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Economic profit for firms in perfectly competitive markets

An important skill in microeconomics is the ability to find a firm's profit. Learn more about how to use a graph to identify the profit-maximizing quantity for a firm in a perfectly competitive market, and identify the area that represents the firm's profit or loss.

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Video transcript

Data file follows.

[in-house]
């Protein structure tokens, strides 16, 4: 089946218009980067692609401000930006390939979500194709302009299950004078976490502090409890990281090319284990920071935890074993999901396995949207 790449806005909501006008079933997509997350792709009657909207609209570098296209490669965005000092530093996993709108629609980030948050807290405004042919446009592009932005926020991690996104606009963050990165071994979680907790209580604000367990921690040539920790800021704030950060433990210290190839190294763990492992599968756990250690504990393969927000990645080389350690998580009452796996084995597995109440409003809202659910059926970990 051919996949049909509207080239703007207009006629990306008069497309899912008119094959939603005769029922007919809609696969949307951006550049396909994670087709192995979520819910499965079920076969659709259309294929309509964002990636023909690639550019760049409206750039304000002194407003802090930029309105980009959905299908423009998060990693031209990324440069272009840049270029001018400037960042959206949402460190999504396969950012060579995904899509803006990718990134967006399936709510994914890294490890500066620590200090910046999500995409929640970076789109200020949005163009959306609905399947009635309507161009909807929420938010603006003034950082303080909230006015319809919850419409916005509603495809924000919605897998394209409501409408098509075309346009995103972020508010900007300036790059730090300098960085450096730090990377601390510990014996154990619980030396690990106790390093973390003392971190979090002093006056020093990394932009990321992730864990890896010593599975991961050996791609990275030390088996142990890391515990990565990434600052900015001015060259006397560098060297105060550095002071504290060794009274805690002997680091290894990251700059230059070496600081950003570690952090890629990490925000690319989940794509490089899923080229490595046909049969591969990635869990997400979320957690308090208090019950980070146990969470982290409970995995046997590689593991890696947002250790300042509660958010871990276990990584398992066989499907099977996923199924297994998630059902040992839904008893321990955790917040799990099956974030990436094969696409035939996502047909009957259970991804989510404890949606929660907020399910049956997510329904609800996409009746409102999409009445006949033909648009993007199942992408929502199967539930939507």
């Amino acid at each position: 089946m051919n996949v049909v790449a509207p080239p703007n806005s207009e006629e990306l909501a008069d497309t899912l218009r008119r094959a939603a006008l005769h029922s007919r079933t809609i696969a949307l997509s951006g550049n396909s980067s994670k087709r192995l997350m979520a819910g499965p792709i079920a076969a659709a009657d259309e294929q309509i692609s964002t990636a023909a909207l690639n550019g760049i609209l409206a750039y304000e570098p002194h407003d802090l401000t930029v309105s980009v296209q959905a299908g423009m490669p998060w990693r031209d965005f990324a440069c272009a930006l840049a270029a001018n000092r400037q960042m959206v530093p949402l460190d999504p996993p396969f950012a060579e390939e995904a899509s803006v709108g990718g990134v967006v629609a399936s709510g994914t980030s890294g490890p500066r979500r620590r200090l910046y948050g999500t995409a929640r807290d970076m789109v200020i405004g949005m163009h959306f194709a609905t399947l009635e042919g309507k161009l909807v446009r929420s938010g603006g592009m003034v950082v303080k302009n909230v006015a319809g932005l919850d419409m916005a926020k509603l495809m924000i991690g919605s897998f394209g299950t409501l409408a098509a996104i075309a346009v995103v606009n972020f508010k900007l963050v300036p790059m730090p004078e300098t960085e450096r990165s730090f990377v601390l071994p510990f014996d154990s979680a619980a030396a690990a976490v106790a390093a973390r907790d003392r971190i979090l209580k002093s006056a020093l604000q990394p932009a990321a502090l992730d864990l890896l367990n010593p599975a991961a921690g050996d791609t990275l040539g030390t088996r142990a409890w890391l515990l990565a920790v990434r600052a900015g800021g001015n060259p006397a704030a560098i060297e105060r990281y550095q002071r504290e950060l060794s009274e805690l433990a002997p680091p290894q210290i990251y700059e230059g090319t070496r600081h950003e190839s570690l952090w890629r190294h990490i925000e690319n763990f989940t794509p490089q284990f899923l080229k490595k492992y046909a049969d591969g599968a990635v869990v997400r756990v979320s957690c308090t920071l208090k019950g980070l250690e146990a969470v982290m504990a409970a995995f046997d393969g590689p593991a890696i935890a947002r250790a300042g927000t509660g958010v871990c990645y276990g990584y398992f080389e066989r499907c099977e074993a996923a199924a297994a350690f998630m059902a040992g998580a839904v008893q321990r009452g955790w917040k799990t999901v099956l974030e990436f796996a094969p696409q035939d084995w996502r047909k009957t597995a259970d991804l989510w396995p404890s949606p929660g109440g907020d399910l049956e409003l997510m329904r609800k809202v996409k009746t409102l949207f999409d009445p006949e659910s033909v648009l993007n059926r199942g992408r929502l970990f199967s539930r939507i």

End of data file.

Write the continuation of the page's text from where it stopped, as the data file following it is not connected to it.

- [Instructor] In this video, we're going to dig a little bit deeper into the notion of perfectly competitive markets, or we're gonna think about under what scenarios a firm would make an economic profit or an economic loss in them. Now as a reminder, these perfectly competitive markets are something of a theoretical ideal. There's few markets in the real world that are truly perfectly competitive. Some might get close, but most markets are someplace in a spectrum between perfectly competitive and at the other extreme, say something like a monopoly. But here we're talking about perfect competition, and in perfect competition, the firm's products aren't differentiated. There's no barriers to entry or exit. And so in that situation, the market supply and demand curves are gonna define the price in the market, which are also gonna define the marginal revenue for these firms. They're all going to be price takers. They're gonna be passive in terms of price. Whatever the market price is, that's the price that they are going to sell their products for. And their decision is really what quantity to produce and sell and whether to enter or exit the market. So let's look at that a little bit. So these are just your classic and supply demand curves, supply and demand curves, you might see for a market. The first few units in the market, there's a huge marginal benefit. So people are willing to pay a lot, but then each incremental unit, the marginal benefits a little bit lower and lower and lower and lower, and that's why we have that downward-sloping demand curve. And then on the supply curve, the first unit in the market might be fairly inexpensive to produce, but then the marginal cost gets higher and higher and higher. And where they meet, where the supply and demand meet, that tells us the equilibrium price and equilibrium quantity in the market. And we can show that with that line, and let's just say that equilibrium price is $10. And as I just mentioned, that's going to have to be the price that all of the firms, and these might not be all of the firms in the market, but all of the firms in the market, if we're talking about a perfectly competitive market, would just have to take that price. So given that, what quantity would firms A, B, and C produce, and which of these firms would be profitable or not? I encourage you to pause the video and think about those two questions. If you could just answer, which of these firms would be profitable or not, and we're talking about economic profit in this context. All right, well let's look at Firm A first. Well Firm A, for any of them, it is not rational to produce a quantity where the marginal cost is higher than the marginal revenue that the firm's getting. And remember, this line right over here, this line right here, which is the price line, that's also, that is price, which is equal to marginal revenue. And so, for that extra unit, if you can't sell it for more than you're producing, then you wouldn't produce that extra unit. So it's rational for them to produce more and more and more, the marginal cost goes higher and higher, until right at the point that marginal cost is equal to marginal revenue, which is equal to price, the market price, which they're just going to take. So it's rational for this firm to produce this quantity right over here. So I'll just go quantity, I'll say quantity for that firm. Now is this firm going to be profitable or not? Well at this quantity, what's its average total cost? Well its average total cost is right over there, and so, for every unit, it's going to make this difference between the price or the marginal revenue it's getting and its average total cost. And so one way to thing about the profit of this firm is, and we're talking about economic profit, it's going to be the area of this rectangle right over here. So let's say if the average total cost at that quantity is, let's say that this is $8, then this height of the rectangle is 10 minus eight. The height right over here, let me do this in a different color, this height right over here is $2. And then the width is going to be the quantity of that firm. And so let's say the quantity of that firm, let's say it's 10,000 units a year, 10,000, 10,000 units per year. And so the area right over here would be $2 times 10,000. It would be $20,000. $20,000 per time unit if we're talking all of this is say per year. Now let's go to Firm B. Using that same analysis, is Firm B making an economic profit, or is it not making an economic profit? Well, Firm B is once again going to be a price taker, and so the price right over here, the equilibrium price in the market, is going to be equal to the price that that firm has to take, which is going to be its marginal revenue curve. And that's why it's a flat marginal revenue curve because no matter what quantity they produce, they're gonna get that same price. And it wouldn't be rational for them to produce a quantity where marginal cost is higher than marginal revenue. And so they would produce right over there. Now what is their economic profit at this quantity? So this is quantity of the second firm, Firm B, I'll write it like that, maybe that is Firm A. And maybe this is also, it looks about the same. I'll make 'em a little bit different. Let's say that's 9,500 units per time period. Well here the average total cost at that quantity is equal to the marginal cost. So, which is equal to the marginal revenue. So, at that quantity, whatever that $10 they're getting per unit, they're also spending on average $10 per unit. Another way to think about it, the area of that rectangle is going to be zero because it has no height. So this situation right over here, the firm has zero, zero economic, I'll write $0 of economic profit. And then last but not least, let's think about Firm C. Pause this video and think about what its economic profit would be. Well, like we've seen, it would be rational for it to produce the quantity where marginal cost is equal to marginal revenue, which is equal to the market price. So it would produce this quantity right over here. And let's say that that quantity is 9,000 units. And what's its average total cost then? So at 9,000 units, its average total cost, let's say that that is $12 right over there. So what's its economic profit? So for every unit it's selling, it's getting $10, and it's costing $12 on average to produce it. So it's taking an economic loss of $2 per unit. So $2 per unit, so this height right over here is $2, times the units, times 9,000, you're going to have two times 9,000, you're going to have an $18,000 not economic profit, but economic, economic loss. Now one thing to think about is, why would any firm be in this situation? Well it's important to think about things in the short run versus the long run. In the short run, we've talked about this analysis right over here where a firm can decide what quantity it would produce that is rational. Its fixed costs are fixed in the short run. We've studied that in multiple videos. But in the long run, its fixed costs aren't fixed, and so the firm could decide to enter or exit the market. And so for Firm C, while they've already put in those fixed costs, it is actually rational for them to do it because they're actually able to make the marginal revenue they get up to that quantity. It's at least they're able to more than cover their marginal costs, and then they're able to eat up or I guess you could say take care of some of their fixed costs. But they're still not able to run an economic profit. So in the long run, it wouldn't be rational for this firm to stay in the market. They would likely exit the market.